Effect of host plant chemistry on genetic differentiation and reduction of gene flow among Anastrepha fraterculus (Diptera:Tephritidae) populations exploiting sympatric, synchronic hosts

Oroño, Luis Eduardo; Paulin, Laura Elisa; Alberti, Andrea Claudia; Hilal, Mirna Beatriz; Ovruski Alderete, Sergio Marcelo; Vilardi, Juan Cesar; Rull, Juan; Aluja, Martin
Fonte: Entomological Soc Amer Publicador: Entomological Soc Amer
Tipo: info:eu-repo/semantics/article; info:ar-repo/semantics/artículo; info:eu-repo/semantics/publishedVersion Formato: application/pdf
ENG
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56.16%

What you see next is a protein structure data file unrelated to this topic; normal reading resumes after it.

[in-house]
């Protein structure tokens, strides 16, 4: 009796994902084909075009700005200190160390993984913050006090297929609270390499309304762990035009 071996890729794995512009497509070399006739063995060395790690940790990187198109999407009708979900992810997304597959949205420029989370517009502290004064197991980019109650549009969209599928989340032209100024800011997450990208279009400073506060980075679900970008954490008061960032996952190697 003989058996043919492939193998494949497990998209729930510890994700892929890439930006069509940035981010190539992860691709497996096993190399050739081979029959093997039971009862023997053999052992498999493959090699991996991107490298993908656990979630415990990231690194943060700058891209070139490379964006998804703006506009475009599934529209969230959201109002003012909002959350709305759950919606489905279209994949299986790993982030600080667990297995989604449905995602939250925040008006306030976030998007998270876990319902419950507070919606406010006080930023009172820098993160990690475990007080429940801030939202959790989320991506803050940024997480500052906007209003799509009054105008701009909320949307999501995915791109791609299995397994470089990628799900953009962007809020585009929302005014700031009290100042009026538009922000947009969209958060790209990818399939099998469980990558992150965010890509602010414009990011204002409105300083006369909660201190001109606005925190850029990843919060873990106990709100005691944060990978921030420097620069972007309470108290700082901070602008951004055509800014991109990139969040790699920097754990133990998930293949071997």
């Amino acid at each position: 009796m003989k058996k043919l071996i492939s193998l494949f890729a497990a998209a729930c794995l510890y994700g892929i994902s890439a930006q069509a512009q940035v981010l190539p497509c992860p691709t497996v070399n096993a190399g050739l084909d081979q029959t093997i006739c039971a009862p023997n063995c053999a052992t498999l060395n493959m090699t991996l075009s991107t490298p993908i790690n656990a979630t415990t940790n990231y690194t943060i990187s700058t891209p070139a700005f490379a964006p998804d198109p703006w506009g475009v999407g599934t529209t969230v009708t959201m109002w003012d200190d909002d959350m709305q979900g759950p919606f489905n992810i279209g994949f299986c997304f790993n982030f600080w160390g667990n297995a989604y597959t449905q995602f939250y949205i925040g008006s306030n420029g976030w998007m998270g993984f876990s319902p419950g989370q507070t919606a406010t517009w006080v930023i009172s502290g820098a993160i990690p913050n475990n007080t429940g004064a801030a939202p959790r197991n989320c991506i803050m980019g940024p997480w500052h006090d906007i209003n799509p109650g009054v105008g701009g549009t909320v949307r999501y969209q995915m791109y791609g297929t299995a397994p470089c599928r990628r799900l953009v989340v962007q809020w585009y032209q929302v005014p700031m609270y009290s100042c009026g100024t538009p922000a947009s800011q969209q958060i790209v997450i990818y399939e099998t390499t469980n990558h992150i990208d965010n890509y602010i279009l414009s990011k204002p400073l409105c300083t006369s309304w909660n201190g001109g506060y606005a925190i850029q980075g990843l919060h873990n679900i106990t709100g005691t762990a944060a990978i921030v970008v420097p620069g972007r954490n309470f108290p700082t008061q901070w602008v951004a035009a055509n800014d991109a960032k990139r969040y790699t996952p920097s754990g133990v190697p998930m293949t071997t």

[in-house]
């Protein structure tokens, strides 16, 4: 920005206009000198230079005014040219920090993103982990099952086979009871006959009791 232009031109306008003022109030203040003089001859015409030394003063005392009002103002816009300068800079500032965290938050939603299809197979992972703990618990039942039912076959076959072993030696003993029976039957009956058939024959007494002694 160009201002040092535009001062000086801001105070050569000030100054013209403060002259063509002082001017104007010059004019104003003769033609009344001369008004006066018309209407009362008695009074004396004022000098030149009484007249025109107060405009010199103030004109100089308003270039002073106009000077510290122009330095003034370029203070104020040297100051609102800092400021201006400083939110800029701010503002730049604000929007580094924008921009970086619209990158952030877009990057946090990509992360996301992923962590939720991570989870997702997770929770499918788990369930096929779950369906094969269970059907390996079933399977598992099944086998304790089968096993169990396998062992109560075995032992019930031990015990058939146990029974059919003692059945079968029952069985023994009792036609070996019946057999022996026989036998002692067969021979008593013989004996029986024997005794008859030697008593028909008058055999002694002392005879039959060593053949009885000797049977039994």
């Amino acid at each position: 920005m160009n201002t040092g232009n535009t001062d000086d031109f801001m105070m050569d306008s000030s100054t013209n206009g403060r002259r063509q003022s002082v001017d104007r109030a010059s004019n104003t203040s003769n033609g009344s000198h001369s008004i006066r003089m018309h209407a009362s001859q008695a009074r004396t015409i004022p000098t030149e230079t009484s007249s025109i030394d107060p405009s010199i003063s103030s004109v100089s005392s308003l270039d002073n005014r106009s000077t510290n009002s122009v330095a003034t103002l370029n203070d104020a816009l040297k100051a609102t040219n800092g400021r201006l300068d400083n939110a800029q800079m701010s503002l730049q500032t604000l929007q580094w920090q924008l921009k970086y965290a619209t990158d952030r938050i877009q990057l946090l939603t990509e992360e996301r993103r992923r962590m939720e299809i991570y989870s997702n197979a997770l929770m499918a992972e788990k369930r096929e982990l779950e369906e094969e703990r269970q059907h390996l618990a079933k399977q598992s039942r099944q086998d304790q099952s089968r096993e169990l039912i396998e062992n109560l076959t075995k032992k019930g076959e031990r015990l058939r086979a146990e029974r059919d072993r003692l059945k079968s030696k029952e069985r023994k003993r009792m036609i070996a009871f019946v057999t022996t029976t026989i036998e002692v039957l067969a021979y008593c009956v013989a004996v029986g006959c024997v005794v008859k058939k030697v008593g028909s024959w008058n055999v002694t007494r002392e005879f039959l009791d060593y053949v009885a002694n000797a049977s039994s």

Herbivore host specialization includes changes in behaviour, driven by locally-induced adaptations to specific plants. These adaptations often result in sexual isolation that can be gauged through detection of reduced gene flow between host associated populations. Hypothetically, reduced gene flow can be mediated both by differential response to specific plant kairomones and by the influence of larval diet on some adult traits such as pheromone composition. These hypotheses could serve as a model to explain rapid radiation of phytophagous tephritid fruit flies, a group that includes several complexes of cryptic species. The South American Fruit Fly Anastrepha fraterculus (Wiedemann) is a complex of at least seven cryptic species among which pheromone mediated sexual isolation resulted in rapid differentiation. Cryptic species also exhibit differences in host affiliation. In search of a model explaining rapid radiation in this group, we studied host plant chemical composition and genetic structure of three host associated sympatric populations of A. fraterculus. Chemical composition among host plant fruit varied widely both for nutrient and potentially toxic secondary metabolite content. Adaptation to plant chemistry appears to have produced population differentiation. We found host mediated differentiation to be stronger between populations exploiting sympatric synchronic hosts differing in chemical composition...